So, how did this issue blow up? In a Facebook post, the lawyer said she was “made to understand” that Sandra (Aguinaldo) was merely doing a public information segment about rape in general.  “That 24 Oras quoted my statement while showing footage of Deniece is DELIBERATELY MISLEADING and MALICIOUS,” Foja wrote (emphasis on the original-TFS).

denise cornejo

In her Facebook profile picture, Deniece Cornejo can be seen with GMA Network CEO Felipe Gozon

In a letter addressed to GMA Network, Foja explained that “it has been the long standing policy of Gabriela Women’s Party and Gabriela National Alliance NOT to comment on issues that (they) have no first hand knowledge about.” She added: “In this specific case between Ms. Deniece Cornejo and Mr. Vhong Navarro, neither parties have sought our assistance or opinion.”

Here’s her complete letter:

We would like to call your attention to an article published online as well as a news report aired over 24 Oras last January 30, 2014 that explicitly stated our group’s support for Ms. Deniece Cornejo. We would like to clarify that we issued no such statement.

It has been the long standing policy of Gabriela Women’s Party and Gabriela National Alliance NOT to comment on issues that we have no first hand knowledge about. In this specific case between Ms. Deniece Cornejo and Mr. Vhong Navarro, neither parties have sought our assistance or opinion.

We would like to clarify that the interview conducted by your reporter, Ms. Sandra Aguinaldo, focused primarily on the issue of rape, advance questions relayed to me were even titled as “RAPE 101”. I was likewise careful not to comment on the controversial case and even told Ms. Aguinaldo that I have not monitored it. The questions propounded to me were about rape and rape victims in general and my answers were made with no reference to any particular victim much less to Deniece. I was asked to explain how rape is committed, its impact and repercussions on the victims, the difficulty of filing cases and how the public should react to the victims’ story.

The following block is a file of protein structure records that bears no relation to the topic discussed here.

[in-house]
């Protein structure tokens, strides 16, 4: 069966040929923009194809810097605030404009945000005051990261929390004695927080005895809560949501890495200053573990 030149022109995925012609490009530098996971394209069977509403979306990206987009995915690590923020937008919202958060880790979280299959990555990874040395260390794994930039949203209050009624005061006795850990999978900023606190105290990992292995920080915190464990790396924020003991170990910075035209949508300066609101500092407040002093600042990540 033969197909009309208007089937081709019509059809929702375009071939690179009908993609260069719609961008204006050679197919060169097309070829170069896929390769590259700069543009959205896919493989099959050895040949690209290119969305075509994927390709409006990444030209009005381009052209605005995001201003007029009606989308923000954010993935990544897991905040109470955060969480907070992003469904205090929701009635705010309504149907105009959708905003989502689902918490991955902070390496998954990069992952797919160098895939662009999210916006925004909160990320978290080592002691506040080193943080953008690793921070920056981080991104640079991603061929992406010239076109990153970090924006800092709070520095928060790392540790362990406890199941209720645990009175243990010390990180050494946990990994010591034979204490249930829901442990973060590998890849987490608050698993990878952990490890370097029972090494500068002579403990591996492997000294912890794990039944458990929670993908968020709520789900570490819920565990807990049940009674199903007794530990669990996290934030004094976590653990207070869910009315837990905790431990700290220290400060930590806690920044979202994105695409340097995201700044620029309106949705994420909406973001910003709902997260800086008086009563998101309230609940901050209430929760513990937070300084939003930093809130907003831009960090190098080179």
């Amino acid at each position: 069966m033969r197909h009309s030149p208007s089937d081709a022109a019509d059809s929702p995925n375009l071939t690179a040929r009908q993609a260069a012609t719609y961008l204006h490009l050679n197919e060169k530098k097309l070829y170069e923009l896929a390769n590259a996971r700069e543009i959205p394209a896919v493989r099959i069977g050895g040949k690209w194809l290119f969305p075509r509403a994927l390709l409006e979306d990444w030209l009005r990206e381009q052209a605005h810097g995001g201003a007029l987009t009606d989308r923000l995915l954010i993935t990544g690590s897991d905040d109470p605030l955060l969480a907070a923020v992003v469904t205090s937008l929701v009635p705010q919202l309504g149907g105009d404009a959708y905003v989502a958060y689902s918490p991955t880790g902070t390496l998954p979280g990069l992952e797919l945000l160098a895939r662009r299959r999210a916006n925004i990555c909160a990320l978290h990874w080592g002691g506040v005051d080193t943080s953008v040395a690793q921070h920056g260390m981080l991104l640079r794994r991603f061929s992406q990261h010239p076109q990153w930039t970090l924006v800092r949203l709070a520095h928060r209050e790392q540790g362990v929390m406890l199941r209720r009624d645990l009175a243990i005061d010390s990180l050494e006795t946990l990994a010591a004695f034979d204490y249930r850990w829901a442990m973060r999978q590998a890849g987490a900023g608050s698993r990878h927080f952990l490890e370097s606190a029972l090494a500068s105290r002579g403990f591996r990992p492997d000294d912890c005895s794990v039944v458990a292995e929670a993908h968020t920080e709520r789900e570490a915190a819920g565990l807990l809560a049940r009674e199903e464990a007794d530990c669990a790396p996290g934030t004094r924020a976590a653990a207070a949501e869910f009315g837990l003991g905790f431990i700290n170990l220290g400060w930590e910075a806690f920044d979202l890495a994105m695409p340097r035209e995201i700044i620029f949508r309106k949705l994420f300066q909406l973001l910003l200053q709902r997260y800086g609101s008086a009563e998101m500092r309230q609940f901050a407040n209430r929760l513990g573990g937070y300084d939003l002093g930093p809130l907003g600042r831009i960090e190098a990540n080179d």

Unfortunately, the interview, I believe was maliciously spun to make it appear that we in Gabriela are supporting Ms. Cornejo. While we appreciate the network’s effort of having taken down the article immediately, we are calling for a public apology and a clarification from the network so that the audience may be enlightened on the truth. Moreover, we hope that the network will exercise caution in the treatment of future stories.

Respectfully,

Atty. Alnie Foja

So, what lessons can be derived by professional journalists, bloggers, and researchers from this episode?

1. An interviewer needs to be truthful to his/her interviewee all the time. If they intend to use the information they are seeking to obtain in a certain way, they should be forthright about it.

2. Avoid taking statements out of context.

3. Never assume anything unless your subject specifically said so.